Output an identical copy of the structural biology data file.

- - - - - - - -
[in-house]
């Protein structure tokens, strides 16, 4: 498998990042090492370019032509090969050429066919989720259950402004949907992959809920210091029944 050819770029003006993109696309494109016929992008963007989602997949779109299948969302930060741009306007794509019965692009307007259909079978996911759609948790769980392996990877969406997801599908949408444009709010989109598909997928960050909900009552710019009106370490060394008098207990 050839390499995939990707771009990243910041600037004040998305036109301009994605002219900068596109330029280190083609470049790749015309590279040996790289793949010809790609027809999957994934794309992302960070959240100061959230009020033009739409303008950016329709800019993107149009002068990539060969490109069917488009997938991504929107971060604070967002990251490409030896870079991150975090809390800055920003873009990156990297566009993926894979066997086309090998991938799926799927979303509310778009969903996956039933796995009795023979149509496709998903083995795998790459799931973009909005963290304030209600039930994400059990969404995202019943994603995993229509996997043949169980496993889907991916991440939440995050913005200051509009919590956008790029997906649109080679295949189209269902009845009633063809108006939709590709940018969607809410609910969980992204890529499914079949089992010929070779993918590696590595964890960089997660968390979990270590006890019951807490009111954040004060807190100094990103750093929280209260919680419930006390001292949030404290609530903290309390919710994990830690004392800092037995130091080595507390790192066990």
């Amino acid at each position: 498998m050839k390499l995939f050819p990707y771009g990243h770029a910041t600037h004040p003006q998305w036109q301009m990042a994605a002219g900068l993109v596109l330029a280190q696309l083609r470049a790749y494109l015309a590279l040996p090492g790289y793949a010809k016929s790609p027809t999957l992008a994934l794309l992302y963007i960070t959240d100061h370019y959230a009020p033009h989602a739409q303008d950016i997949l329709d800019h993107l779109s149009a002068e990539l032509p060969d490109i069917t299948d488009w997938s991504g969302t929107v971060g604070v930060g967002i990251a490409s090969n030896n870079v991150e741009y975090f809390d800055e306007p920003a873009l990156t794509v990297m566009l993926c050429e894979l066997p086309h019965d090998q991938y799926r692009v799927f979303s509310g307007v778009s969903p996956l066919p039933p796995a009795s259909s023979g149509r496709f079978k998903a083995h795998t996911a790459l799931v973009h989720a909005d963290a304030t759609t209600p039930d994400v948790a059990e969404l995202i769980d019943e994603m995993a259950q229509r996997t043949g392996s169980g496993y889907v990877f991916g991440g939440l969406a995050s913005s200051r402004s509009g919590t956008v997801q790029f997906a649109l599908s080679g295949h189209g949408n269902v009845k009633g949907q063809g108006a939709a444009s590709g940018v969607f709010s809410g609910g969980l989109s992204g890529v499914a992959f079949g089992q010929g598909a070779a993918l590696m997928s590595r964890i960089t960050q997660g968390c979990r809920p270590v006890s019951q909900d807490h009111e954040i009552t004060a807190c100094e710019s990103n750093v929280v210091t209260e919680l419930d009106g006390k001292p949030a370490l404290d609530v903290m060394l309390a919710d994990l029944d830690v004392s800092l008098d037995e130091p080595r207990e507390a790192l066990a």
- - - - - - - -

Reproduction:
[in-house]
């Protein structure tokens, strides 16, 4: 498998990042090492370019032509090969050429066919989720259950402004949907992959809920210091029944 050819770029003006993109696309494109016929992008963007989602997949779109299948969302930060741009306007794509019965692009307007259909079978996911759609948790769980392996990877969406997801599908949408444009709010989109598909997928960050909900009552710019009106370490060394008098207990 050839390499995939990707771009990243910041600037004040998305036109301009994605002219900068596109330029280190083609470049790749015309590279040996790289793949010809790609027809999957994934794309992302960070959240100061959230009020033009739409303008950016329709800019993107149009002068990539060969490109069917488009997938991504929107971060604070967002990251490409030896870079991150975090809390800055920003873009990156990297566009993926894979066997086309090998991938799926799927979303509310778009969903996956039933796995009795023979149509496709998903083995795998790459799931973009909005963290304030209600039930994400059990969404995202019943994603995993229509996997043949169980496993889907991916991440939440995050913005200051509009919590956008790029997906649109080679295949189209269902009845009633063809108006939709590709940018969607809410609910969980992204890529499914079949089992010929070779993918590696590595964890960089997660968390979990270590006890019951807490009111954040004060807190100094990103750093929280209260919680419930006390001292949030404290609530903290309390919710994990830690004392800092037995130091080595507390790192066990």
């Amino acid at each position: 498998m050839k390499l995939f050819p990707y771009g990243h770029a910041t600037h004040p003006q998305w036109q301009m990042a994605a002219g900068l993109v596109l330029a280190q696309l083609r470049a790749y494109l015309a590279l040996p090492g790289y793949a010809k016929s790609p027809t999957l992008a994934l794309l992302y963007i960070t959240d100061h370019y959230a009020p033009h989602a739409q303008d950016i997949l329709d800019h993107l779109s149009a002068e990539l032509p060969d490109i069917t299948d488009w997938s991504g969302t929107v971060g604070v930060g967002i990251a490409s090969n030896n870079v991150e741009y975090f809390d800055e306007p920003a873009l990156t794509v990297m566009l993926c050429e894979l066997p086309h019965d090998q991938y799926r692009v799927f979303s509310g307007v778009s969903p996956l066919p039933p796995a009795s259909s023979g149509r496709f079978k998903a083995h795998t996911a790459l799931v973009h989720a909005d963290a304030t759609t209600p039930d994400v948790a059990e969404l995202i769980d019943e994603m995993a259950q229509r996997t043949g392996s169980g496993y889907v990877f991916g991440g939440l969406a995050s913005s200051r402004s509009g919590t956008v997801q790029f997906a649109l599908s080679g295949h189209g949408n269902v009845k009633g949907q063809g108006a939709a444009s590709g940018v969607f709010s809410g609910g969980l989109s992204g890529v499914a992959f079949g089992q010929g598909a070779a993918l590696m997928s590595r964890i960089t960050q997660g968390c979990r809920p270590v006890s019951q909900d807490h009111e954040i009552t004060a807190c100094e710019s990103n750093v929280v210091t209260e919680l419930d009106g006390k001292p949030a370490l404290d609530v903290m060394l309390a919710d994990l029944d830690v004392s800092l008098d037995e130091p080595r207990e507390a790192l066990a």